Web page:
The appearance of the tragic mask of the classical era is a representation of a body/mind state of being. A state of meditation is created within the mask wearer, either by focusing the gaze at a single point or by the voice—or more specifically—by the cries, found in the tragic texts as original, archetypical sounds; words without lexical meaning and usually not translatable. That part of vocalisation is able to evoke an enormous range of emotional connotations. The cries correspond to different resonance chambers in the human body and lead to a metamorphosis. This has a physiological effect on the actor: the human face acquires the appearance of the tragic mask. The face radiates great intensity and presence. The face is expressionless, in a state of total presence, a state of emptiness. The tragic mask represents this state of mind and this is the state of mind the actor has to assume on stage. We define this state of body/mind as a state of kenosis (emptying, depletion) and the tragic mask as the mask of kenosis. The mask has no expression (though is by no means a neutral mask), but it is not a character mask either. The mask of kenosis has no physiognomic traits that make it possible for the audience to define the character of the stage figure through the appearance of the mask. The mask does not present on stage any fixed human types. Instead, its features correspond only to indications of sex, age, ethnic origins, social status and other dichotomies such as human or divine, living or dead.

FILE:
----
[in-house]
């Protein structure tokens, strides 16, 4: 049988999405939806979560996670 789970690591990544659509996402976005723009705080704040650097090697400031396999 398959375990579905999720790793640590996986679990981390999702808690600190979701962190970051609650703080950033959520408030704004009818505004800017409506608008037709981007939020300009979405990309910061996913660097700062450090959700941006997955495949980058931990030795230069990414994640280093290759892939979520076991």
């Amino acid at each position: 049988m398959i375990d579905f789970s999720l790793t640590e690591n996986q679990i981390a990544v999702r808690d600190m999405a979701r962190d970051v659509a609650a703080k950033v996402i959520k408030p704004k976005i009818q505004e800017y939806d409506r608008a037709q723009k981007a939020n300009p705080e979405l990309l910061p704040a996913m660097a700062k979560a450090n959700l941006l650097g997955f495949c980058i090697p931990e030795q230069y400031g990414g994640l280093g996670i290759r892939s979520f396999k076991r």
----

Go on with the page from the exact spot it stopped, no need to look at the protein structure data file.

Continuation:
The mask does not give to the audience any key to read the character, but it becomes a projection screen for the actions of the role. The mask creates an empty space for the reflection of the spectator.
The Acoustical Mask of Greek Tragedy
by Thanos Vovolis
  Giorgos Zamboulakis

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